Rather than wait for an email response, I phoned support on Monday morning and found Joe, the Grizzly tech to be a very courteous and helpful fellow. I started by giving Joe a summary of my testing and it didn’t take him long to suggest my problem might be another switch, the “Limit Switch”. This switch is used to sense when  the outfeed table is in the down position and thus in jointer mode. I knew it was in the circuit but I needed Joe to help orient me as to where it was located which he did by pointing it out in the user manual. I was convinced this was my problem but it would have to wait until I got home from Nashville to continue the test.


Success at Last

One of the tips Joe had for me was to try running the machine in planer mode. The limit switch is only used to detect jointer mode so if it fires up in planer mode the limit switch would likely be the culprit. Planer mode worked, it was indeed the limit switch! Using a 10mm socket I removed the upper belt cover and located the limit switch under the outfeed table. After a quick study I could see that the switch button was stuck and after depressing it one time, it functioned normally.

Limit switch located.

Limit switch located and tested.

I buttoned everything up and gave it a test. Success at last!

First jointed surface using the Grizzly G0634XP 12

First jointed surface using the Grizzly G0634XP 12″ jointer/planer


I have a bit yet to learn regarding the care and feeding of my new machine but I am pleased to finally have a functional unit to begin my education. I’ve decided to celebrate by working on a simple nightstand!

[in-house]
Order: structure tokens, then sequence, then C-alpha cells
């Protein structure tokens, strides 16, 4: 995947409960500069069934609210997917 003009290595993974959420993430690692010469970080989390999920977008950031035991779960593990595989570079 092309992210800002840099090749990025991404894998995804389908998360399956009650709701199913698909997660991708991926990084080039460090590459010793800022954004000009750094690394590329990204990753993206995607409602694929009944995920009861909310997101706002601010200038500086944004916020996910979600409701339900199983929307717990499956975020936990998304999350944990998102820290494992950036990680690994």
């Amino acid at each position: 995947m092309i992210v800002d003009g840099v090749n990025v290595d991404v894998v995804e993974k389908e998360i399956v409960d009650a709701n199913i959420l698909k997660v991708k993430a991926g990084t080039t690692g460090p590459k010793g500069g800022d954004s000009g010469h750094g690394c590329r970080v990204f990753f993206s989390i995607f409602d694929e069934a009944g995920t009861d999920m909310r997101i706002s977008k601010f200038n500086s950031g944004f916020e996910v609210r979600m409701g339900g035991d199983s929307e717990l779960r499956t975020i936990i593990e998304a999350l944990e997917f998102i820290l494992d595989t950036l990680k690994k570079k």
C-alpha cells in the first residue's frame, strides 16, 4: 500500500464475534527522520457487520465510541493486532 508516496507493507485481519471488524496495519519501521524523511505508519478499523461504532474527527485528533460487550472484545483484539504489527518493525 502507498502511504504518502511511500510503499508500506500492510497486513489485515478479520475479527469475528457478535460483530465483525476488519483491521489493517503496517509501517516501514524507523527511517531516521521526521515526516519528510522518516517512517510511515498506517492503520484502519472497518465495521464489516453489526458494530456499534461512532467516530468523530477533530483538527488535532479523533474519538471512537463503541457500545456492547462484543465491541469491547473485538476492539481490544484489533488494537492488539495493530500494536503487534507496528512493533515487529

Thanks for sharing the triumphs and failures of the Turtlecovebrewer

  1. Dan G.
    January 26, 2016 at 11:02 pm

    You are my hero! Thank you so much for writing this article. I bought the G0634XP jointer/planer and have run into the exact same problem. I have been calling Grizzly tech support for the past two months with no progress! Then, in utter desperation, I found your blog entry, tried flipping up the tables and converting the machine to “planer mode,” and the ON button finally worked! Now, thanks to you, I know it’s the limit switch that’s at fault. I will crack open the machine tomorrow morning and give that limit switch a piece of my mind! Thanks again, I couldn’t have done it without your help.

    • January 27, 2016 at 5:41 am

      Glad my saga was of help to you Dan. I have since had the switch stick when switching modes so I traced back the rod mechanism and applied a drop or two of machine oil. Seemed to do the trick but time will tell if that fixed it for good. You might want to clean and oil it while you have it open. Best luck and let me know your results.

  2. Dan G.
    February 5, 2016 at 2:10 pm

    Hi Art. It was exactly like you said; I just gave a tiny push to the limit switch’s lever mechanism and the little button popped right up. Never been so happy and so furious at the same time! Two months of down-time on a $2,500 machine, all because of a tiny little button! I’ll put a few drops of oil in there while I’m at it. Thanks again for the help.

    • February 5, 2016 at 2:14 pm

      Posting this was totally worth it to help a fellow maker. All the best and be safe!

  1. No trackbacks yet.

Leave a Reply

Fill in your details below or click an icon to log in:

WordPress.com Logo

You are commenting using your WordPress.com account. Log Out /  Change )

Google+ photo

You are commenting using your Google+ account. Log Out /  Change )

Twitter picture

You are commenting using your Twitter account. Log Out /  Change )

Facebook photo

You are commenting using your Facebook account. Log Out /  Change )


Connecting to %s

%d bloggers like this: